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Occipital sinus

Anatomy and function of the occipital sinus.

Show transcript

Hello everyone! This is Matt from Kenhub, and in this tutorial, we are going to look at one of the unpaired dural venous sinuses of the brain – the occipital sinus.

Firstly, let's have a look at the dural venous sinuses. These are intracranial venous channels located between the endosteal and meningeal layers of the dura mater that drain venous blood from the brain and the meninges into the internal jugular vein. Unlike the venous system found in the rest of the body, the dural venous sinuses do not follow the same course as the cerebral arterial system and they are valveless which allows for the bidirectional flow of blood within these vessels. The walls of the venous sinuses are lined by endothelium. There are six paired dural venous sinuses and four unpaired dural venous sinuses.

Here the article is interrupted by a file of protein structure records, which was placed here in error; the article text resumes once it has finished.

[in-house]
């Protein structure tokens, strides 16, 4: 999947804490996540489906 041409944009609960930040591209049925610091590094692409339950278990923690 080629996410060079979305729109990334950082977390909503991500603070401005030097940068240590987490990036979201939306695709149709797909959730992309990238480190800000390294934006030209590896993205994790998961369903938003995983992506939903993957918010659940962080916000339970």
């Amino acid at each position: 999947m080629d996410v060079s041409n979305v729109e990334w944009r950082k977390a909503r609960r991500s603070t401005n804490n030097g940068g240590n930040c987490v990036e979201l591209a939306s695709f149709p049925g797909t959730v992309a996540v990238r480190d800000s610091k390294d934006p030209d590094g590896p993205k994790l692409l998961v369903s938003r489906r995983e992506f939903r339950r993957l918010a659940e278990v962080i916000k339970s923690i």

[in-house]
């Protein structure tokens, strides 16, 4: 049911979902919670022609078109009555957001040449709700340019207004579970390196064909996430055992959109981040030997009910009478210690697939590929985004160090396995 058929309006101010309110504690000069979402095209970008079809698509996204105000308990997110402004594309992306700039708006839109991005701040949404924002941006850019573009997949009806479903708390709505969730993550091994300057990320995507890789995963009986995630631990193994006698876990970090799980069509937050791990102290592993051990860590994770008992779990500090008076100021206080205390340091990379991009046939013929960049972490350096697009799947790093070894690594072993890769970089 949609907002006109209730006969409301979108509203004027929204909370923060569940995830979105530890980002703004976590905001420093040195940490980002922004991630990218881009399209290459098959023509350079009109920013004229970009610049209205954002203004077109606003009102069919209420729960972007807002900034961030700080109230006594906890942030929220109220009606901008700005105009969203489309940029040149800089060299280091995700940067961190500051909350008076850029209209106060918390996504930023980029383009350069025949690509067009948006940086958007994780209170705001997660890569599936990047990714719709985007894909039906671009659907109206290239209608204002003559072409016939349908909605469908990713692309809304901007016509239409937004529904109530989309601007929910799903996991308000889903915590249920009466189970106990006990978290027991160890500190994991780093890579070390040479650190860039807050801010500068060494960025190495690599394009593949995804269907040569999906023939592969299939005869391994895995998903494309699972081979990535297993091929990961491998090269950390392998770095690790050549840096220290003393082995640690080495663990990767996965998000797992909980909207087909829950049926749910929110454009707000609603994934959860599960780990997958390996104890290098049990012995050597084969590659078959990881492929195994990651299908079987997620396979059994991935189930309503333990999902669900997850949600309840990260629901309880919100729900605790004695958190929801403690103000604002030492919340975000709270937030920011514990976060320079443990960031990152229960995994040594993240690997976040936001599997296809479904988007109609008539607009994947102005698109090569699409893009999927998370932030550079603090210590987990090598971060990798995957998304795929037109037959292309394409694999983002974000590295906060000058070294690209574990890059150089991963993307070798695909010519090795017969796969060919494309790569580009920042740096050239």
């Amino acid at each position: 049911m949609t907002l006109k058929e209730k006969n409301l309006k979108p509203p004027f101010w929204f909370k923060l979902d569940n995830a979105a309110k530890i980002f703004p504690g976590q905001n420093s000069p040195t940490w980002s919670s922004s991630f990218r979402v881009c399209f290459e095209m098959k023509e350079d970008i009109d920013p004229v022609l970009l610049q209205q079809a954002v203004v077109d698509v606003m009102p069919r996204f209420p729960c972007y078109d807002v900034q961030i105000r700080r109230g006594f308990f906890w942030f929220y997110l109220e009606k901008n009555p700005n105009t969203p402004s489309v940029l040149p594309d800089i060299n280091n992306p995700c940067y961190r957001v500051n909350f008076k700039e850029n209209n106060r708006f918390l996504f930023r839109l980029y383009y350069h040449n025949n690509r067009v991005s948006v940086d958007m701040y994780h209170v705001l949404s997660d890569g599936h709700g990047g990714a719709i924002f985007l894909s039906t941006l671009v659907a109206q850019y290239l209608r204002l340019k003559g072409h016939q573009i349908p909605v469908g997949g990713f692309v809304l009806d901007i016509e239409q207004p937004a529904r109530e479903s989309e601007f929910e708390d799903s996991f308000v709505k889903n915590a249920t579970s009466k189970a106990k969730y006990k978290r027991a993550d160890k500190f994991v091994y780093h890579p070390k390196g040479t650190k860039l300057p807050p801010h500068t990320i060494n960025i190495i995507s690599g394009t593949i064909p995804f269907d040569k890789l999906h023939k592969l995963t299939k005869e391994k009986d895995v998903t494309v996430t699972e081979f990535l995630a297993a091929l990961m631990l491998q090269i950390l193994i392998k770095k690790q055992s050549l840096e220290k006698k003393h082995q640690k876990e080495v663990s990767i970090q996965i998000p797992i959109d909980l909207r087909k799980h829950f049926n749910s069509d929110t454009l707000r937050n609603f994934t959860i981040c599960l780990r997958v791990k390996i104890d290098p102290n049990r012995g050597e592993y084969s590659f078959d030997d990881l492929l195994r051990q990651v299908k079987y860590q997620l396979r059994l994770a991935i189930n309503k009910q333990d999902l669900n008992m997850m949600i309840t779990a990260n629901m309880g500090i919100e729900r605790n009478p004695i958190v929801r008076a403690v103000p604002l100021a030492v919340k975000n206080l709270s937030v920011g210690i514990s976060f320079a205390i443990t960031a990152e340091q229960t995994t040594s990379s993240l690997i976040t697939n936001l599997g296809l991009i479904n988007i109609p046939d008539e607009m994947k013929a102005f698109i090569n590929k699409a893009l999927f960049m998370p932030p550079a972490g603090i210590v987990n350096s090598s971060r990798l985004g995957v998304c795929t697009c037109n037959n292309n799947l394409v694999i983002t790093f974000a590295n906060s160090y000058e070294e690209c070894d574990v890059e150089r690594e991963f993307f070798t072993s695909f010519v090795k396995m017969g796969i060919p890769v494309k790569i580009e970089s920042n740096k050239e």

The occipital sinus is one of the unpaired dural venous sinuses. It travels within the base of the falx cerebri and is located on the inner surface of the occipital bone as the name suggests. The sinus extends from the foramen magnum to the confluence of sinuses. The occipital sinus along with the superior sagittal sinus, the transverse sinuses and the straight sinus contributes to the formation of the confluence of sinuses, which are found at the level of the internal occipital protuberance.

The occipital sinus receives tributaries from the margins of foramen magnum where it also communicates with the internal venous plexus of the vertebral canal. It drains into the confluence of sinuses. The occipital sinus is the smallest of the dural venous sinuses.

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